Sneaked is the traditional past tense and past participle of sneak. Snuck is new, originating in the U.S. in the early 20th century, but it has become remarkably common across all main English varieties. People seem to like it, and it appears in even the most editorially scrupulous publications, so at this stage there is no basis for saying snuck is incorrect. It’s just new. English has many irregular verb forms, and adding one more won’t cause harm.
In American news publications, sneaked is marginally more common than snuck, and in Canada snuck actually appears twice as often as sneaked. The two words are neck and neck in Australian and New Zealand publications, and in British publications sneaked is about twice as common as snuck. These figures are based on unscientific research, but it’s safe to say British writers shun snuck to a greater degree than the rest of us.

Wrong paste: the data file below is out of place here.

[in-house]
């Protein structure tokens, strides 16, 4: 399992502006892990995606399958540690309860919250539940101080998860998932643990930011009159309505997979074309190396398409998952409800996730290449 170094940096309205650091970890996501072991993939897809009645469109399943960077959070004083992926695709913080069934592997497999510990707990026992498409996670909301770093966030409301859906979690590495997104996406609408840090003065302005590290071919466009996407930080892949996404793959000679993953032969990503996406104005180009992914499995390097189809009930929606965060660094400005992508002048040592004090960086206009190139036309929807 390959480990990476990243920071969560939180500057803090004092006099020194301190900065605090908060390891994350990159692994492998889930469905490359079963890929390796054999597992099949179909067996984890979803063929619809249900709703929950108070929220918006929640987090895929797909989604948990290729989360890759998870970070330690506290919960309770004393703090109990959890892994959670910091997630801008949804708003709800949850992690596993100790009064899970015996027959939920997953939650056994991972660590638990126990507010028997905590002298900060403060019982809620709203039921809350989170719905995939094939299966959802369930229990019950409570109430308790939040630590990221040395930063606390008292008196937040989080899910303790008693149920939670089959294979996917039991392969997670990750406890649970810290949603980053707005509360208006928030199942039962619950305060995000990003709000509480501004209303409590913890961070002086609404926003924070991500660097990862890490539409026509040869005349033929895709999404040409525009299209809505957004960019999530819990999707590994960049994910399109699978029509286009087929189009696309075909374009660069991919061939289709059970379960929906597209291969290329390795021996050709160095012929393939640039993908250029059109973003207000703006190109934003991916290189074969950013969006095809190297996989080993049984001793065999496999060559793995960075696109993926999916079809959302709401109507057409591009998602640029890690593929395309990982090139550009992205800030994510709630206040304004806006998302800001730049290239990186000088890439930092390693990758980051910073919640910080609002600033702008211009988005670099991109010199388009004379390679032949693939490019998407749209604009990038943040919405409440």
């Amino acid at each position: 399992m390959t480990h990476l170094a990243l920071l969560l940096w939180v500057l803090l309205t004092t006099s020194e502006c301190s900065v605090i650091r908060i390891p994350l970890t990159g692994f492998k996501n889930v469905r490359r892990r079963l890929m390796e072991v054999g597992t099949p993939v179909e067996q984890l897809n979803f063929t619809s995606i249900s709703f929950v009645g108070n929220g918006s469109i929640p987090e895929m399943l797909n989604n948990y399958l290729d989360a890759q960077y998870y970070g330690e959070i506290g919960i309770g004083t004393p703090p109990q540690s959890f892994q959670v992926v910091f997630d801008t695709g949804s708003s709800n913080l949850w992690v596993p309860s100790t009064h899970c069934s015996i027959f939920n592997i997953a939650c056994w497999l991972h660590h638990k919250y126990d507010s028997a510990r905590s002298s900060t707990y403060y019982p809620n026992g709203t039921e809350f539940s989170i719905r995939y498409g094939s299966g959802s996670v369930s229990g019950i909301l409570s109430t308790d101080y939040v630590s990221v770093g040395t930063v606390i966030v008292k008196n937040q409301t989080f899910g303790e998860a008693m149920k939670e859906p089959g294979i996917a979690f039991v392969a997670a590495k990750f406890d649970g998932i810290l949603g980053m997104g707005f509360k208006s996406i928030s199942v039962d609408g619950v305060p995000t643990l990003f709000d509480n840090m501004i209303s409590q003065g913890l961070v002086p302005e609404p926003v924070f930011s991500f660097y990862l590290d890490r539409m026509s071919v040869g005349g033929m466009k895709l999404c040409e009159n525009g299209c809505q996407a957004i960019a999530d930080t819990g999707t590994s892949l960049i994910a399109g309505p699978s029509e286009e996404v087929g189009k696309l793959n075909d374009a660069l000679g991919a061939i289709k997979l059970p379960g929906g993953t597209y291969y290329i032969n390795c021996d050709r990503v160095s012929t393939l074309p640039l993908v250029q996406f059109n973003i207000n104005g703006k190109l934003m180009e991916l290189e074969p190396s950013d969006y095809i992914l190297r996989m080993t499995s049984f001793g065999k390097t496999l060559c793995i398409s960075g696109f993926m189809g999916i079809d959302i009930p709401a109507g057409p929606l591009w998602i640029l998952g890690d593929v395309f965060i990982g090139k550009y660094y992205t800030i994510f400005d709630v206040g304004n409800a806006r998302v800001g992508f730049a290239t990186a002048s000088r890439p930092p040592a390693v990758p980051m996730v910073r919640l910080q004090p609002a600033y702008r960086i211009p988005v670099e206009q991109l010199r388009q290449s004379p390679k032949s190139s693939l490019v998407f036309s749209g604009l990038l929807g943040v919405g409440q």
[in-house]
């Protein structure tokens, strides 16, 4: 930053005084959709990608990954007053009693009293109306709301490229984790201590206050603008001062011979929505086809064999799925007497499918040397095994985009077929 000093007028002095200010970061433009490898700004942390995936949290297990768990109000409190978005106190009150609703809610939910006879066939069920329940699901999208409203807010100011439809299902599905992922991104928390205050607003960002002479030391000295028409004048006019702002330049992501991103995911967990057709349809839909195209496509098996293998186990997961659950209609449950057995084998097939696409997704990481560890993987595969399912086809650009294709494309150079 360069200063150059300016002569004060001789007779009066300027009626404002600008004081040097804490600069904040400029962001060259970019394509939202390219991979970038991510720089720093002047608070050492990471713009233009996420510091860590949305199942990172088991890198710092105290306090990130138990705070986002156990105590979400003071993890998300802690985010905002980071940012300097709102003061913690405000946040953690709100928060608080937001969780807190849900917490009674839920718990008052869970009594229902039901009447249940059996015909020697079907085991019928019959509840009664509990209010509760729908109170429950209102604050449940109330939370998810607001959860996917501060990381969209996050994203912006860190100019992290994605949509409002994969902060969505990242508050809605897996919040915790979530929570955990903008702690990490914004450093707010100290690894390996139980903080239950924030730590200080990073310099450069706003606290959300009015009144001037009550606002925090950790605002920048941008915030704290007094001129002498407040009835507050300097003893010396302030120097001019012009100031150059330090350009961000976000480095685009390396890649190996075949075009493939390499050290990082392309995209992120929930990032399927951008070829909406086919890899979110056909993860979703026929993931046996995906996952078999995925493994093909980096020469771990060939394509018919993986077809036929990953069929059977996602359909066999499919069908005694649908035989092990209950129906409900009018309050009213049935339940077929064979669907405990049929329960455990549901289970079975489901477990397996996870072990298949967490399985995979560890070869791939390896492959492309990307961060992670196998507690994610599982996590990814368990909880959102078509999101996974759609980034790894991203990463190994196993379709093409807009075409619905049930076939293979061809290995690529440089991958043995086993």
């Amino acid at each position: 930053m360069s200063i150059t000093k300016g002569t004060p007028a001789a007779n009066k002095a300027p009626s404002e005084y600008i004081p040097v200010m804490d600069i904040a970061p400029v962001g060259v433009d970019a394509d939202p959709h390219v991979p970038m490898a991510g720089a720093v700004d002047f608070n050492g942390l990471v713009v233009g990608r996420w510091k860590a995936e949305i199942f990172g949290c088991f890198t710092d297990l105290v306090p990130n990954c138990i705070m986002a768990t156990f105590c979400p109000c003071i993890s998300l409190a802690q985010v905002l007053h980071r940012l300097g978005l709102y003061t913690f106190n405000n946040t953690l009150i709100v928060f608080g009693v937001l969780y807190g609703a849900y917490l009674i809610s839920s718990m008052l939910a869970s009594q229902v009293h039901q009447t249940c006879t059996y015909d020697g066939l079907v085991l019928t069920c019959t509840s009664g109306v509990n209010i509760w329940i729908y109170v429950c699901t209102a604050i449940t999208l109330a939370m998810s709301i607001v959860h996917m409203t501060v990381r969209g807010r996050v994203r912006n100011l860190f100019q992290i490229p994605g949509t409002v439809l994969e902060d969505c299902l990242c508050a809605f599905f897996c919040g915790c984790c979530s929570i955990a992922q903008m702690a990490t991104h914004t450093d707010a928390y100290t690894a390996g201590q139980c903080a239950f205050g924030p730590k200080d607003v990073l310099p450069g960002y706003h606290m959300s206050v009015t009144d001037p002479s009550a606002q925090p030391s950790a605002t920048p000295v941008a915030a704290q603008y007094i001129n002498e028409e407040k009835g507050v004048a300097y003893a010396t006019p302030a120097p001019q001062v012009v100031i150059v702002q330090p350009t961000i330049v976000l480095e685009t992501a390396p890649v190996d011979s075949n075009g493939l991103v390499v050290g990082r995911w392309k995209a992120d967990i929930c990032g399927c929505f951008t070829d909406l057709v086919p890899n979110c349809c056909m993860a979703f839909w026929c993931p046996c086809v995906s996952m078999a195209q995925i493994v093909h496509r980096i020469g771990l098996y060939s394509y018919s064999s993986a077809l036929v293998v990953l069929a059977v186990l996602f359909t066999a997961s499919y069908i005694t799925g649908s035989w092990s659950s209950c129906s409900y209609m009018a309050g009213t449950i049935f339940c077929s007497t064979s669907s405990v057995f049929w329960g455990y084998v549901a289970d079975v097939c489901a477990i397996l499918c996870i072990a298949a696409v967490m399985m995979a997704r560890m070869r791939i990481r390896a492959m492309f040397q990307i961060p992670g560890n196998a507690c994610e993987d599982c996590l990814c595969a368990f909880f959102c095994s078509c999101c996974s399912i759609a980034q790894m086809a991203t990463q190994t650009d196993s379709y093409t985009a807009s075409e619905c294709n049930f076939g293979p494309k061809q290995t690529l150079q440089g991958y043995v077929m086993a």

When in doubt, it’s usually better to go with the older form—sneaked, in this case—but there’s nothing wrong with using snuck. Just watch out for English traditionalists with peeves.
Google’s ngrams, which graph word usage across a large number of English-language published texts, aren’t precise, but they nicely render usage trends in visible form. This first one shows the growth of snuck in American English from 1908 to 2008:
It should be noted, though, that the frequency of snuck on the web is much greater than in books.
And this one shows sneaked‘s and snuck‘s use in British texts from the same period:
Holmes snuck into the restaurant’s kitchen to make her own baguettes with bakers. [Los Angeles Times]
Chekhov began writing for the stage while he was still at school, inspired by the farces that he snuck into at the local playhouse. [Irish Times]
You felt as though you’d snuck into someone’s home and flipped open his journal. [Globe and Mail]
Perhaps it even snuck up on Swan. [Sydney Morning Herald]